Although slavery has long been a part of human history, it took on its most disgraceful form under the Europeans and Americans in the Atlantic (or transatlantic) slave trade. “The disgrace which cloaks the Trans-Atlantic Slave Trade is the inhumanity of treatment the slaves…
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The Atlantic slave trade took place from the mid-fifteenth to the late nineteenth century (roughly 1460 to 1882). It is estimated that at least 12.5 million Africans were forcefully transported from Africa during the trade. Many more besides died either during initial captivation, transportation or labour usually from diseases, malnutrition or being killed. This makes it one of the biggest mass migrations the world has ever witnessed made worse by the fact that it was not voluntary but forced, that too under harsh and inhumane conditions.
The Atlantic slave trade began in the mid-fifteenth century with the Portuguese. What enticed the Portuguese to the west coast of Africa was gold, but as we now know from history, following their arrival this quickly became not the Gold Coast but the Slave Coast of Africa. Initially, slaves were taken in raids, but then the Portuguese took to the idea of bartering. When they established a ‘factory’ on Arguim Island, it is said that they carried away a thousand slaves every year (Rawley, 2005:19). This was the first European trading settlement in West Africa. The Portuguese settlement on Cape Verdes in 1460 was another milestone because these islands “were to be important in the Atlantic slave trade, both as importers of slaves and as entrepots for traffic to the New World (ibid). In 1482 they founded the great trading post El Mina to organise the slave trade in West and Central Africa for the Atlantic markets. By now, the trade was in the hands of the Portuguese crown following the death of Prince Henry.
At that time, Europe was expanding its empires, and slaves provided a readily available workforce. Moreover, unlike indigenous Europeans, it was found that Africans “were excellent workers; they often had experience of agriculture and keeping cattle, they were used to a tropical climate, resistant to tropical diseases, and they
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(The Atlantic Slave Trade 1460-1882 Essay Example | Topics and Well Written Essays - 3250 Words)
“The Atlantic Slave Trade 1460-1882 Essay Example | Topics and Well Written Essays - 3250 Words”, n.d. https://studentshare.org/miscellaneous/1555838-the-atlantic-slave-trade-1460-1882.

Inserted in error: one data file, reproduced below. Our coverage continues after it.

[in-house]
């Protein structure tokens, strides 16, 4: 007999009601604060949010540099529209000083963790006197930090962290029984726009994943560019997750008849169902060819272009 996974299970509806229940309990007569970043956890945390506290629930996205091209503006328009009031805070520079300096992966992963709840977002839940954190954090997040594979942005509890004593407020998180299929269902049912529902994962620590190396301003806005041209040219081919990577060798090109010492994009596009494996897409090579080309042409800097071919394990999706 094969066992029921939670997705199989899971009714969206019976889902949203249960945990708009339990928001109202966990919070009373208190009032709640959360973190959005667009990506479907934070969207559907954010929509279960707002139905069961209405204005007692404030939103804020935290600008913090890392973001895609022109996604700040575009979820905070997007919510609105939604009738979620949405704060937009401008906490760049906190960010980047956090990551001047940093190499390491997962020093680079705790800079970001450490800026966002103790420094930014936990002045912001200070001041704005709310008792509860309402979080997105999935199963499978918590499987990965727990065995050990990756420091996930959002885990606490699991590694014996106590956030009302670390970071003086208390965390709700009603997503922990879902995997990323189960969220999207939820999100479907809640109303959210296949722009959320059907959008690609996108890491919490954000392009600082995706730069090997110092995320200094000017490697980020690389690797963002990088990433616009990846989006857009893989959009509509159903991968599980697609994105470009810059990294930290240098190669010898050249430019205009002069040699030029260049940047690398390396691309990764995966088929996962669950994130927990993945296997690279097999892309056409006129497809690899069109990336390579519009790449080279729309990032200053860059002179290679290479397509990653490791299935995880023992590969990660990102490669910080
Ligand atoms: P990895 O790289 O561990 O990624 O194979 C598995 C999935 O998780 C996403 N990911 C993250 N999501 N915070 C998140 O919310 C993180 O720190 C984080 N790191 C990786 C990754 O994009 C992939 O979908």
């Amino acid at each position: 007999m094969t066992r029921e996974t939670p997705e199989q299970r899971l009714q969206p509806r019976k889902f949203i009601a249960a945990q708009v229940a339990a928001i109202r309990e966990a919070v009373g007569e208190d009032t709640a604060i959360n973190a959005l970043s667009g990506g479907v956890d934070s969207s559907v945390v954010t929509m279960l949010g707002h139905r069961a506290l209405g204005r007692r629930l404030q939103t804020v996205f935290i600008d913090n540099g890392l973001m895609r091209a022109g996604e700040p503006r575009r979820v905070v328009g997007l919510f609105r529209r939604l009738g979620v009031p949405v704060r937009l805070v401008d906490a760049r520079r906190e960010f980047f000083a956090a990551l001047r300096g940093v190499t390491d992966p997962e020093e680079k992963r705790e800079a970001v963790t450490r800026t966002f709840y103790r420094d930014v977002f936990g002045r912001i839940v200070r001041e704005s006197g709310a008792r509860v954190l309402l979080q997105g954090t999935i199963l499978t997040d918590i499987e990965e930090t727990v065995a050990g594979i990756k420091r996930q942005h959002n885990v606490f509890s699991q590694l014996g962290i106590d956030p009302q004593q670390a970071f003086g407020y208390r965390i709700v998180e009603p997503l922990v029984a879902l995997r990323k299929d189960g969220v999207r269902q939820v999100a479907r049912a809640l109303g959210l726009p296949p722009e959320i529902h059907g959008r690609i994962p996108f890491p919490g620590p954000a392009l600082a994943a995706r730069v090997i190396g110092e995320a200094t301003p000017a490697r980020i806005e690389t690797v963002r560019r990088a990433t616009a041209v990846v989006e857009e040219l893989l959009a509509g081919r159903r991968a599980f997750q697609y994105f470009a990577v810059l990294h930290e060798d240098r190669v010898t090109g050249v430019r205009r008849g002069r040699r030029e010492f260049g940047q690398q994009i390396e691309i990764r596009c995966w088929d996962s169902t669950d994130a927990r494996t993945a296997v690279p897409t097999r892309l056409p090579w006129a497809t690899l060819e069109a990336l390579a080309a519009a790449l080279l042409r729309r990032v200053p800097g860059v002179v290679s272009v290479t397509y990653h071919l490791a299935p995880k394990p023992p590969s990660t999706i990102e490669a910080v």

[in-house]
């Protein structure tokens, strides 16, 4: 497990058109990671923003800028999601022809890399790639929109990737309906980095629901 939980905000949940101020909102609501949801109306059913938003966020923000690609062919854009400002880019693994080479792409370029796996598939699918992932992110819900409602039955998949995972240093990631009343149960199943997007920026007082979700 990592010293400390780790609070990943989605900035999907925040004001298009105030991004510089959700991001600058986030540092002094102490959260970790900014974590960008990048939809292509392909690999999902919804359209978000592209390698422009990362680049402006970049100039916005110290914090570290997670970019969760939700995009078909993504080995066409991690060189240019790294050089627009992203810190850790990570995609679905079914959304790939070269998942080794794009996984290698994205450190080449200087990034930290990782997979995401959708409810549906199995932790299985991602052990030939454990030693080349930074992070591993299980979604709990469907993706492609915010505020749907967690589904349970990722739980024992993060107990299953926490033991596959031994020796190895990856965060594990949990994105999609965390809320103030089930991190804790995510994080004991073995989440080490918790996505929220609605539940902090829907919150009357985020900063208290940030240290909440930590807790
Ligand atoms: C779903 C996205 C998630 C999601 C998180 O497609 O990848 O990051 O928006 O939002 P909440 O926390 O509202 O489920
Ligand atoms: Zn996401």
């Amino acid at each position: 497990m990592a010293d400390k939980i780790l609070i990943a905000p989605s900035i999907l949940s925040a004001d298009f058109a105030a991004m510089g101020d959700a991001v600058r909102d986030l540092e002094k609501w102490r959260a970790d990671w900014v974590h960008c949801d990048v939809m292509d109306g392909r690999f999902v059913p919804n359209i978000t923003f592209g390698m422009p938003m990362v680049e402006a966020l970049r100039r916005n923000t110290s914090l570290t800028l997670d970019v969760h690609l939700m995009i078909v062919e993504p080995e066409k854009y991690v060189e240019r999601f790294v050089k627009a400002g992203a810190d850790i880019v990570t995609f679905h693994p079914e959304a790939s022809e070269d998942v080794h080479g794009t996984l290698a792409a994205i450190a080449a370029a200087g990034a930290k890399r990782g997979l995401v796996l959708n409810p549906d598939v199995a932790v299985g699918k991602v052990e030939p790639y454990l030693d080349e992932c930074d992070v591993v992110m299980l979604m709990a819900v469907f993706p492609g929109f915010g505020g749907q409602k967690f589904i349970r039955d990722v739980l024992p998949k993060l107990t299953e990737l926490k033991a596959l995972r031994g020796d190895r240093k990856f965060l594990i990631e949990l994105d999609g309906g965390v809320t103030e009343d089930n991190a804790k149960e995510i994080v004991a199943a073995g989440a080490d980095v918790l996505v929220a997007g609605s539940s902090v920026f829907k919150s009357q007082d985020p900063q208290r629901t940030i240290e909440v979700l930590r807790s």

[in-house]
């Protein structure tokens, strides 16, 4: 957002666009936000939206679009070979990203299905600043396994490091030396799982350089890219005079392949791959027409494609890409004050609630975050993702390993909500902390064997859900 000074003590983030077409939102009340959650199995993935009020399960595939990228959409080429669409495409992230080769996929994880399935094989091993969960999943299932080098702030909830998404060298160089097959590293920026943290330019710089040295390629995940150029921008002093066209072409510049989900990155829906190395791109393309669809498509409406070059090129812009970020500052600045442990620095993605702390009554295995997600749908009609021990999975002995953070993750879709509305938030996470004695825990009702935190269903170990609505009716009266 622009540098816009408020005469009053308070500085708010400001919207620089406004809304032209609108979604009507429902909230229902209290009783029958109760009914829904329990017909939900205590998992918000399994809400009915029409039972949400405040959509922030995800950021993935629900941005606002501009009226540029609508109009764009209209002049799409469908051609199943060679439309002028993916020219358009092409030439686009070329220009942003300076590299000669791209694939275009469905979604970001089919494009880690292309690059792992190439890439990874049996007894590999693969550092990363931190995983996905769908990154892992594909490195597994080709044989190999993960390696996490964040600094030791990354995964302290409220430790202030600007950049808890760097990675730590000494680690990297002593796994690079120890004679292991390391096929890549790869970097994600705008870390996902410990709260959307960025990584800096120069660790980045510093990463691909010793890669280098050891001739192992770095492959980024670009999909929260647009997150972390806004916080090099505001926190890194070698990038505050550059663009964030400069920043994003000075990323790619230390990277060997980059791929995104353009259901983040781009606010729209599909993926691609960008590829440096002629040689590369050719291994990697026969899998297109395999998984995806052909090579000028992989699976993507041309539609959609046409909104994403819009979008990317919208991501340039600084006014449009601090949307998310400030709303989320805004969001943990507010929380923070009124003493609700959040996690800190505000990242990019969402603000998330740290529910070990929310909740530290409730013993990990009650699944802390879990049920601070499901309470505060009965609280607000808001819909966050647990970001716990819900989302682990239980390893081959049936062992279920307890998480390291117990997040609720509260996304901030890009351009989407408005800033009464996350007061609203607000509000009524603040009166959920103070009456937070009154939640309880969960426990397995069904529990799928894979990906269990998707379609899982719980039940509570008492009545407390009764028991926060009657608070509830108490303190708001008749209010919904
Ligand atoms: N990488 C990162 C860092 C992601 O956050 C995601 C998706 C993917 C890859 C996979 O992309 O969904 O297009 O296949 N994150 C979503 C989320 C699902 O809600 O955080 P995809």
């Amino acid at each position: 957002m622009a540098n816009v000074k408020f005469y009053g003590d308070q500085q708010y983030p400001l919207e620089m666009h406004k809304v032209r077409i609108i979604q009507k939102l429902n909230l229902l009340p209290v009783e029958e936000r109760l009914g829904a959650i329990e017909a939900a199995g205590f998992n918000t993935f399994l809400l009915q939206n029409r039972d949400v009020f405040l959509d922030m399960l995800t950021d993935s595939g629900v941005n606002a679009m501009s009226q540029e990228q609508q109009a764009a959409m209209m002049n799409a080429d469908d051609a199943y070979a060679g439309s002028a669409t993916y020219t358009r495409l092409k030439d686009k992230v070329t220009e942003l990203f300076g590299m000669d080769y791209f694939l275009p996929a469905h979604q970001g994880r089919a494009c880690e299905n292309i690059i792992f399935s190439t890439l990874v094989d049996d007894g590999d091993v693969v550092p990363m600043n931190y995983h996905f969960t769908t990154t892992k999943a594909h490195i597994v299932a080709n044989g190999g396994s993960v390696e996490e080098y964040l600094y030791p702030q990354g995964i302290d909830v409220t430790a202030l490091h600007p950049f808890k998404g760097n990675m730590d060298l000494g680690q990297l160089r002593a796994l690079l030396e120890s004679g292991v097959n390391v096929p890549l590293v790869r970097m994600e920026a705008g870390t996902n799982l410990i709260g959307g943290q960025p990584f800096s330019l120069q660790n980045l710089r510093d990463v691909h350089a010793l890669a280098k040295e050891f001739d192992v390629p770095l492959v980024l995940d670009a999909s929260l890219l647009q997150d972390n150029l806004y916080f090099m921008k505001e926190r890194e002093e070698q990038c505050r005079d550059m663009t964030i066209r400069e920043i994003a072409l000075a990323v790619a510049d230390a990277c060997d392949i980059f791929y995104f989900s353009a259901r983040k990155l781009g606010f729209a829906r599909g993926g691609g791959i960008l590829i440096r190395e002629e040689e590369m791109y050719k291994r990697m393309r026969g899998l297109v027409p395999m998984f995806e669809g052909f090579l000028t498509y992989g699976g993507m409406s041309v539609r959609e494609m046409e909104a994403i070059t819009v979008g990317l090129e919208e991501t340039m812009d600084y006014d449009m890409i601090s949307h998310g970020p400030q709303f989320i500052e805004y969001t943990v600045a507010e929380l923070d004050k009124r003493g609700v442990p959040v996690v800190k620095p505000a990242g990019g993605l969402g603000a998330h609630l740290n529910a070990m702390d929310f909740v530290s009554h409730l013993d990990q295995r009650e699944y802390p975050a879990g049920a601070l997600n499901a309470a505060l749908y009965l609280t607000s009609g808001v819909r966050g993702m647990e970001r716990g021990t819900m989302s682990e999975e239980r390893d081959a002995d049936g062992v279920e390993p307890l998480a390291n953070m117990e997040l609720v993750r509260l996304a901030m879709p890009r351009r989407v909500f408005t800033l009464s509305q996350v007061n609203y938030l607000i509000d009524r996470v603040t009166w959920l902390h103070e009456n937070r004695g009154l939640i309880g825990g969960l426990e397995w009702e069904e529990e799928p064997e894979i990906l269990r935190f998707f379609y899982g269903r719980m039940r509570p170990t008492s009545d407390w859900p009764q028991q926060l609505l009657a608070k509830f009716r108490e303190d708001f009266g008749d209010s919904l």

The conclusion from this study states that the Trans-Atlantic slave trade was characterized by inhuman treatment of African slaves who were captured from parts of West and Central Africa and transported across the Atlantic to the Americas. In the Americas, the slaves worked in plantations and industries the European colonies.
However, they later found this region to be of essence in terms of agriculture especially growing of sugar. This form of cultivation was labor intensive and they had to seek for slaves to do the work (Rawley & Behrendt, 2005, p.18-20). This marked the start of the Atlantic slave trade otherwise known as the triangular slave trade.
Tidal currents have been for centuries limited the trade, but the emergence of new seafaring technologies enhanced traversing of the Atlantic Ocean. According to historian John Thornton, various geographical and technical factors necessitated exploitation of Africans for slaves by Europeans.
A huge percentage of the slaves mostly generated from underdeveloped continents like Africa, Asia and South America. Most slaves were destined for Europe and America. The significant number of immigrants in European countries signifies the depth of the effects of the slave trade.
The trans-Atlantic trade involved the trade between the North America, Europe and Africa through a system called the triangular trade. It started when Christopher Columbus discovered the New World. Since then according to Karen Bravo (2007), the two European powers, Spain and Portugal initiated the transport of African slaves in the New World to replace the indigenous inhabitants in America who became victims of the colonists' "depredations, disease and labour demands" (p.
In 1783, vigorous campaigns were launched to pursue abolition of the Trans-Atlantic slave trade and in Britain two famous people who led the campaign were Thomas Clarkson and William Wilberforce (National
a, this was shortly before mid of 15 century they instantaneously started grasping Africans and taking them to Europe (Spain and Portugal) to work as slaves. Significant development took place in 16 century when European capitalists recognized that they could make massive